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Old 01-13-11, 10:41 PM
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Would it be better to run 2 2 2 4 aluminum "mobile home feeder" with a 90amp breaker at the house just to be safe? Run it the whole length in pvc conduit?
 
  #17  
Old 01-14-11, 07:02 AM
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That sounds like a good plan to me.

The previous cable you posted is URD "Underground Residential Distribution". It's a cable that power companies use to run from the pole to the meter. It's not typically used for much other than that because it has a bare neutral wire and doesn't have fire safety ratings that are needed for indoor use.
 
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Old 01-14-11, 07:34 AM
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Ok now that we got that under control what size pvc doyou recomend
 
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Old 01-14-11, 07:39 AM
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I wouldn't go smaller than 2".
 
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Old 01-16-11, 09:18 AM
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Ok i opened the box in the basement just to check everything out and get an idea of what i had to work with. With the 2,2,2,4 wire im looking at puting 2 of the 2's to the 2pole breaker. Then the other 2 to the neutral bar. Is this correct so far? Then the 4 will go to the ground right? Well i cant find anywhere other then the same neutral bar in the house box to put this. Any info
 
  #21  
Old 01-16-11, 09:21 AM
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At the main panel, first OCPD, and only at the main panel the ground and neutral are tied together. In that case you may place the ground in any available opening on the combined neutral/ground bar.
 
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Old 01-16-11, 09:26 AM
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Ok thats what i thought but wanted to make sure
 
  #23  
Old 01-16-11, 09:31 AM
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No problem. That's what we are here for.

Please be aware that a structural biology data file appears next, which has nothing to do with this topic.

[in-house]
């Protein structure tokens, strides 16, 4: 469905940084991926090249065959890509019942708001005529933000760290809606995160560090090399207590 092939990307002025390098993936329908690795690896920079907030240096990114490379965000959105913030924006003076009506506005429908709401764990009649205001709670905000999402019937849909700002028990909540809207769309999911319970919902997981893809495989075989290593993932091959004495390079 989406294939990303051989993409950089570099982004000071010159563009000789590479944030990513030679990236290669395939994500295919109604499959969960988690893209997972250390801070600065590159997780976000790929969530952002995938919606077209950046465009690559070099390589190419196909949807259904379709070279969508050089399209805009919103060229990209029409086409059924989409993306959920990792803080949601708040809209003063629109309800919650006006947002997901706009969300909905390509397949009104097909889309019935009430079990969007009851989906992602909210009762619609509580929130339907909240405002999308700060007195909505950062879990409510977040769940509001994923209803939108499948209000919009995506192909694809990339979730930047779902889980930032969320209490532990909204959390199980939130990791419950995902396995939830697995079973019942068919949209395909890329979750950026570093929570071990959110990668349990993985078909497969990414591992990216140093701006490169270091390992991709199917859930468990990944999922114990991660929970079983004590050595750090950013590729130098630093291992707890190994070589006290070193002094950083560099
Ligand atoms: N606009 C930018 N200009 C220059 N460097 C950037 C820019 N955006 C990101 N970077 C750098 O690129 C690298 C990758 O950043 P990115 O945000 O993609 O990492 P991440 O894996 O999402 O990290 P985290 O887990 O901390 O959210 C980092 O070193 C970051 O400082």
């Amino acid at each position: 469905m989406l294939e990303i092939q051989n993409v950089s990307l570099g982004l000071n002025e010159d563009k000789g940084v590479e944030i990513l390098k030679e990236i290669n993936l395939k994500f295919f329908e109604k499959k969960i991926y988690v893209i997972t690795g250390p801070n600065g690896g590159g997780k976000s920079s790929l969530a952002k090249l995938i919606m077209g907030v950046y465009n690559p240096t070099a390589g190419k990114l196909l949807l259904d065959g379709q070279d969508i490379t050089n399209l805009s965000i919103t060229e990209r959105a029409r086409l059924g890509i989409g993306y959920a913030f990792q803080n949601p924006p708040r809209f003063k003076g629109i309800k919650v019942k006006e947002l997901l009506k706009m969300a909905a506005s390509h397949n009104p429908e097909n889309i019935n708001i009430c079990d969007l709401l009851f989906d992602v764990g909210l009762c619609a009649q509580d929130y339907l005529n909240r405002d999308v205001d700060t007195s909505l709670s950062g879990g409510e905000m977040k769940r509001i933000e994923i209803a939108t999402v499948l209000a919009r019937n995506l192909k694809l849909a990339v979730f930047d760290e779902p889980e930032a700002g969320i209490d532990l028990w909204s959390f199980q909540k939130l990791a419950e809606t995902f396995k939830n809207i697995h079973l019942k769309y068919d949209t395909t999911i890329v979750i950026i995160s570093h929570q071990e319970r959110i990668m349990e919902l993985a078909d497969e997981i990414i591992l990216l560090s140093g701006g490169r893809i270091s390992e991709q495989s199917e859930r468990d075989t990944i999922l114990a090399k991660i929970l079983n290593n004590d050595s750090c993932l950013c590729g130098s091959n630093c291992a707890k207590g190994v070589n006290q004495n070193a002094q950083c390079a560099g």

#24  
Old 01-17-11, 03:57 PM
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New problem menards only sells 2,2,2,4 in 500ft rolls and i only need 125ft
 
  #25  
Old 01-17-11, 04:43 PM
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Lowe's or the HD?
 
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Old 01-17-11, 05:16 PM
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Also check a local electrical supply house. I know that retail stores will kill you on cut wire. Some supply houses are not wholesale only.
 
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Old 01-17-11, 05:21 PM
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Originally Posted by MAN_N_BLACK View Post
New problem menards only sells 2,2,2,4 in 500ft rolls and i only need 125ft
No need to use URD since your going to use conduit just use THWN. Will be easier to pull any way.
 
  #28  
Old 01-17-11, 06:04 PM
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If you are still planning on aluminum wire, you may find XHHW a bit easier to find and pull than the URD.
 
  #29  
Old 01-20-11, 09:44 AM
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I got power to the shop now. Just wandering for the 220(welder and air compresser) should i run 10-2 or 10-3
 
  #30  
Old 01-20-11, 09:50 AM
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Use #10-2 for 240V-only circuits. Most machines would be okay with #10, but exceptionally large machines may need larger wire.